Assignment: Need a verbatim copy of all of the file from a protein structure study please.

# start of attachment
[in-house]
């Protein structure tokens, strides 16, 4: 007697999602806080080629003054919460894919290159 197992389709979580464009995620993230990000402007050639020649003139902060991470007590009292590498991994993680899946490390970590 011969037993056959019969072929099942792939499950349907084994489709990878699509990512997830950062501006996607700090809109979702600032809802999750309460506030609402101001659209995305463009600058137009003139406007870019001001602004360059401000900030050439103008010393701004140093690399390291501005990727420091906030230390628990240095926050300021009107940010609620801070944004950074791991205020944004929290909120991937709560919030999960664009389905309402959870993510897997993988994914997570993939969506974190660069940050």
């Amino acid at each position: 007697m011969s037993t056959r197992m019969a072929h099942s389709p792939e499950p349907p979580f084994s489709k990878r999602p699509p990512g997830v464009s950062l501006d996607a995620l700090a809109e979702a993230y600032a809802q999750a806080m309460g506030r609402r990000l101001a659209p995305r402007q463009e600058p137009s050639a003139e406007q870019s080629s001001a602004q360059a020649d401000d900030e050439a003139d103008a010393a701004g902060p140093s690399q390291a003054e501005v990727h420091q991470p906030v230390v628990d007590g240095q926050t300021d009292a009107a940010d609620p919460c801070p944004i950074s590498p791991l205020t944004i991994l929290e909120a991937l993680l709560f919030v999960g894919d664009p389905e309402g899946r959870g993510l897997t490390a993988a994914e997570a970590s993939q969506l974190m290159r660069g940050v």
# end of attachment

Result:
[in-house]
């Protein structure tokens, strides 16, 4: 007697999602806080080629003054919460894919290159 197992389709979580464009995620993230990000402007050639020649003139902060991470007590009292590498991994993680899946490390970590 011969037993056959019969072929099942792939499950349907084994489709990878699509990512997830950062501006996607700090809109979702600032809802999750309460506030609402101001659209995305463009600058137009003139406007870019001001602004360059401000900030050439103008010393701004140093690399390291501005990727420091906030230390628990240095926050300021009107940010609620801070944004950074791991205020944004929290909120991937709560919030999960664009389905309402959870993510897997993988994914997570993939969506974190660069940050």
């Amino acid at each position: 007697m011969s037993t056959r197992m019969a072929h099942s389709p792939e499950p349907p979580f084994s489709k990878r999602p699509p990512g997830v464009s950062l501006d996607a995620l700090a809109e979702a993230y600032a809802q999750a806080m309460g506030r609402r990000l101001a659209p995305r402007q463009e600058p137009s050639a003139e406007q870019s080629s001001a602004q360059a020649d401000d900030e050439a003139d103008a010393a701004g902060p140093s690399q390291a003054e501005v990727h420091q991470p906030v230390v628990d007590g240095q926050t300021d009292a009107a940010d609620p919460c801070p944004i950074s590498p791991l205020t944004i991994l929290e909120a991937l993680l709560f919030v999960g894919d664009p389905e309402g899946r959870g993510l897997t490390a993988a994914e997570a970590s993939q969506l974190m290159r660069g940050v």